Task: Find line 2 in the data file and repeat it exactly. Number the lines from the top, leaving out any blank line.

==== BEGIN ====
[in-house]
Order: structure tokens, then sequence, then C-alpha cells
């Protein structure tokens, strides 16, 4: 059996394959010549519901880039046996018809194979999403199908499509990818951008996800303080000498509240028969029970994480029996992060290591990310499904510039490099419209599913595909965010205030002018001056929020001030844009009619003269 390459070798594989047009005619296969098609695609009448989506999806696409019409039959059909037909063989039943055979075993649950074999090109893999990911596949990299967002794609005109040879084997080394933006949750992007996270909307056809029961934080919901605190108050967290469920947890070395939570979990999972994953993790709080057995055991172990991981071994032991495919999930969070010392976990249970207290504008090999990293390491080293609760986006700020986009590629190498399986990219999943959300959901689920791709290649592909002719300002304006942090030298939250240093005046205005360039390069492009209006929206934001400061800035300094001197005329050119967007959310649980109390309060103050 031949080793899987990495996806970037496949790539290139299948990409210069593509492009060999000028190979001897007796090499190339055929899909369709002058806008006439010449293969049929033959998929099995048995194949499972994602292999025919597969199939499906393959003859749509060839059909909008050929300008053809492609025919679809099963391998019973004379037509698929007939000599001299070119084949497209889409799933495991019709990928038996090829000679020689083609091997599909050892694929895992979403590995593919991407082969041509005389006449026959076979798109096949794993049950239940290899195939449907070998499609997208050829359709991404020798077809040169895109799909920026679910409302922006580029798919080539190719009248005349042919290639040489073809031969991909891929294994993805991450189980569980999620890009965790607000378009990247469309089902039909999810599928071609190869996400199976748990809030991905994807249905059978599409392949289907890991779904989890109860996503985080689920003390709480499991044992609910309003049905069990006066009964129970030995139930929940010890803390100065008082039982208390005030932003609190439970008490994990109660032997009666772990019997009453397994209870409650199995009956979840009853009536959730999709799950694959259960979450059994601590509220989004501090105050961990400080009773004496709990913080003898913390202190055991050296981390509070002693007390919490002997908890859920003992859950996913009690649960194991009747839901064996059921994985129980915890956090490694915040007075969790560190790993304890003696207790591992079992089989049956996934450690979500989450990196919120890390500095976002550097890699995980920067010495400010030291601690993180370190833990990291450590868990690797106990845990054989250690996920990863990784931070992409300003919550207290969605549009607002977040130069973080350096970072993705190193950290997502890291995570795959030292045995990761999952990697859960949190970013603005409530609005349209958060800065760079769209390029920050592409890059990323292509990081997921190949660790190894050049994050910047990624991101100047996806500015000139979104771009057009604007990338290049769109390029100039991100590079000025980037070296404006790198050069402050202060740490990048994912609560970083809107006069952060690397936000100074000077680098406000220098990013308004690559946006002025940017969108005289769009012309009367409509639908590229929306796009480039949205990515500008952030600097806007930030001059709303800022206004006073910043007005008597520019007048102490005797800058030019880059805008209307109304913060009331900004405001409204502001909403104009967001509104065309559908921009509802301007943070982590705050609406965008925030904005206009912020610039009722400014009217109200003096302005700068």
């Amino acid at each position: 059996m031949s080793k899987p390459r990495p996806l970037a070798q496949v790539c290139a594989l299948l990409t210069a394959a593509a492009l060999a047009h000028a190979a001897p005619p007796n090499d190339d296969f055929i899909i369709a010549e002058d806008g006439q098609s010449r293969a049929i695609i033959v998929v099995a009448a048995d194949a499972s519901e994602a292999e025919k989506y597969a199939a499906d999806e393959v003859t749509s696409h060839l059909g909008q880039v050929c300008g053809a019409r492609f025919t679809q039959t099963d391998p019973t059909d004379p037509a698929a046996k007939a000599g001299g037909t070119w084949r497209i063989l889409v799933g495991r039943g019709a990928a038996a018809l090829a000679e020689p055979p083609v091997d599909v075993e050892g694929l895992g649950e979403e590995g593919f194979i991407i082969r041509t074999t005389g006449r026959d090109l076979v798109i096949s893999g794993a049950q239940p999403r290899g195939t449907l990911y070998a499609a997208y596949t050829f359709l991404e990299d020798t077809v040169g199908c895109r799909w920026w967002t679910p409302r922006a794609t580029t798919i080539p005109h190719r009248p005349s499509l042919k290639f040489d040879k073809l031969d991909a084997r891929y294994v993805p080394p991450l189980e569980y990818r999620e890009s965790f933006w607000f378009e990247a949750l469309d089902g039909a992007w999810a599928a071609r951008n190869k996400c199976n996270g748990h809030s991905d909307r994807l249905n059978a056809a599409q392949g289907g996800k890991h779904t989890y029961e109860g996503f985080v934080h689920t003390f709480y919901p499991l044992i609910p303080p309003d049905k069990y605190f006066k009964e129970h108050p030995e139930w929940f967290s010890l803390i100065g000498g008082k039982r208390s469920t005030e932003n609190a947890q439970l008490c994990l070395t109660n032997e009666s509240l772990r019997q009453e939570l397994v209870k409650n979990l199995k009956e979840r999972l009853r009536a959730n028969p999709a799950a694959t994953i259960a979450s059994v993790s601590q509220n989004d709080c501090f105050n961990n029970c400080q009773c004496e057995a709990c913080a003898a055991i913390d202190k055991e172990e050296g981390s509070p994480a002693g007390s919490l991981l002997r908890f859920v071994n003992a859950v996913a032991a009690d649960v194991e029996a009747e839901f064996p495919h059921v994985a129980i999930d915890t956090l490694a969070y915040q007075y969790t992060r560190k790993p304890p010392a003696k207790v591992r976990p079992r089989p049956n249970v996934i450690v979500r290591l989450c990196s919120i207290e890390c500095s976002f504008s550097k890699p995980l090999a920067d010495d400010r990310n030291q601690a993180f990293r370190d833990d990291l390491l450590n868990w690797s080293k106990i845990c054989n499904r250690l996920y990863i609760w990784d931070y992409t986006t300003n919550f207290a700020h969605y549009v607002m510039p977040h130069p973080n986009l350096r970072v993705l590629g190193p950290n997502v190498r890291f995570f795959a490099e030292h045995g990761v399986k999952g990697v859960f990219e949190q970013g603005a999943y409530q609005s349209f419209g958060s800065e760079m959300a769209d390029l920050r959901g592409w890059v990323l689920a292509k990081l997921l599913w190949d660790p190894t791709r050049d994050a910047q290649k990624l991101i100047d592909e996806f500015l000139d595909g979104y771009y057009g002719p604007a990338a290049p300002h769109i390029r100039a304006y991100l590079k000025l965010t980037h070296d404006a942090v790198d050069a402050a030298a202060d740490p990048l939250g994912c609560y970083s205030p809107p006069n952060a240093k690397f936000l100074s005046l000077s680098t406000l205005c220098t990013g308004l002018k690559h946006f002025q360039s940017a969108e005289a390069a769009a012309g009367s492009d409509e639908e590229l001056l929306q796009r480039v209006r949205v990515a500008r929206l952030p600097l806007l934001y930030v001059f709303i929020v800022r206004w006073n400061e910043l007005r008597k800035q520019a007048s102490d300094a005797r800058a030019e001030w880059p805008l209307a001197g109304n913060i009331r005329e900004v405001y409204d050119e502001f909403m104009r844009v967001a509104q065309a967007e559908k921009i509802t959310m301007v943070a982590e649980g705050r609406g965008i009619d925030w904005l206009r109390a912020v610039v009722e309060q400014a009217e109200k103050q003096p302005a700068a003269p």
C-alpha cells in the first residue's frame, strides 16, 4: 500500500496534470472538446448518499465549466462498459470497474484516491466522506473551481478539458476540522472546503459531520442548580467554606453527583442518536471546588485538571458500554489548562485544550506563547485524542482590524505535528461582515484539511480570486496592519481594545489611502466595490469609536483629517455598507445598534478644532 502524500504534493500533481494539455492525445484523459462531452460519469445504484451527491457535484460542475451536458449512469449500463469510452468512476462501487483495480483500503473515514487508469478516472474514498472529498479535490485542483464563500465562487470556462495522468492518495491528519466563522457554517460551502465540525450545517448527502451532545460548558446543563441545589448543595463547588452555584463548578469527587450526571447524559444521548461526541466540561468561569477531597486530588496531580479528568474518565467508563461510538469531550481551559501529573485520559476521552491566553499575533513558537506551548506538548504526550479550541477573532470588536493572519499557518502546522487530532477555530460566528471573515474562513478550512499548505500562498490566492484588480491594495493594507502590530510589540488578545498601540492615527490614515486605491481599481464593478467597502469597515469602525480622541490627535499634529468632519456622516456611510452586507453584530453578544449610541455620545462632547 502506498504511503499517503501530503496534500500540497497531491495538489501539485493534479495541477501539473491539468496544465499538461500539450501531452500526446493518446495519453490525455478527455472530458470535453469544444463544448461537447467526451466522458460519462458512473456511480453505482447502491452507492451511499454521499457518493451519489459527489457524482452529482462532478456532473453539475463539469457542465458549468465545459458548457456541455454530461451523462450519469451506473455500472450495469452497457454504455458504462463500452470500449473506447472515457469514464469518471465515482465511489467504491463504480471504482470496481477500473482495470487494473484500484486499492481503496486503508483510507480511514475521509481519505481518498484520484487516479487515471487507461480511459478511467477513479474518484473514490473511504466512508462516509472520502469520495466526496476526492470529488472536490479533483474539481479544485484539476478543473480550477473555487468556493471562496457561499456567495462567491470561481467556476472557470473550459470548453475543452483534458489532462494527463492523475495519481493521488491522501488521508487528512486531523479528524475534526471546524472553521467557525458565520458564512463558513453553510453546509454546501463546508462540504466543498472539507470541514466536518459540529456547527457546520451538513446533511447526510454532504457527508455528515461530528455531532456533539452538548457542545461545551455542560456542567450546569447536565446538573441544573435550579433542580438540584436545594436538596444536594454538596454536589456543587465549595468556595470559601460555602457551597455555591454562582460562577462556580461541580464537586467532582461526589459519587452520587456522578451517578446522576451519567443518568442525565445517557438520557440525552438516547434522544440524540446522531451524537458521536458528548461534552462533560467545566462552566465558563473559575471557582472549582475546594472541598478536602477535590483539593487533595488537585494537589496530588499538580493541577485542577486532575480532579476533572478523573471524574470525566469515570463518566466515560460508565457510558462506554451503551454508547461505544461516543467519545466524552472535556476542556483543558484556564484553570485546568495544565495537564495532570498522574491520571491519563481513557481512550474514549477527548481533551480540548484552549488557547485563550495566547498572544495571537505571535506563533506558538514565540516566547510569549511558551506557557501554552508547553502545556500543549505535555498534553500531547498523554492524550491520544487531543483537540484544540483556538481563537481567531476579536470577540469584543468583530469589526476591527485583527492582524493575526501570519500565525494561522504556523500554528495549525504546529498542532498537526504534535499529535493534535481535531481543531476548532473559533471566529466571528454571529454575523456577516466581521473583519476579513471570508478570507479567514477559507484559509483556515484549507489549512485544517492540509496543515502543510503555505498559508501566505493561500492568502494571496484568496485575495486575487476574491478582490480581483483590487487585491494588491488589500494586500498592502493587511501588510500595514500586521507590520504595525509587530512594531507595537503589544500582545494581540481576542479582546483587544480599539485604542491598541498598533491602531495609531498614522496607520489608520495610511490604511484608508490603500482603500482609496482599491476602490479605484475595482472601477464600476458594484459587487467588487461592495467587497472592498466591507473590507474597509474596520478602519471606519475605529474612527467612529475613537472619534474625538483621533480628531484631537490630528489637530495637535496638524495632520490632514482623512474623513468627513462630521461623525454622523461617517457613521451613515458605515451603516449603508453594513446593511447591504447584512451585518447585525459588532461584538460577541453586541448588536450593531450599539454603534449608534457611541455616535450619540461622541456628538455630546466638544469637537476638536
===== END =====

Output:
Order: structure tokens, then sequence, then C-alpha cells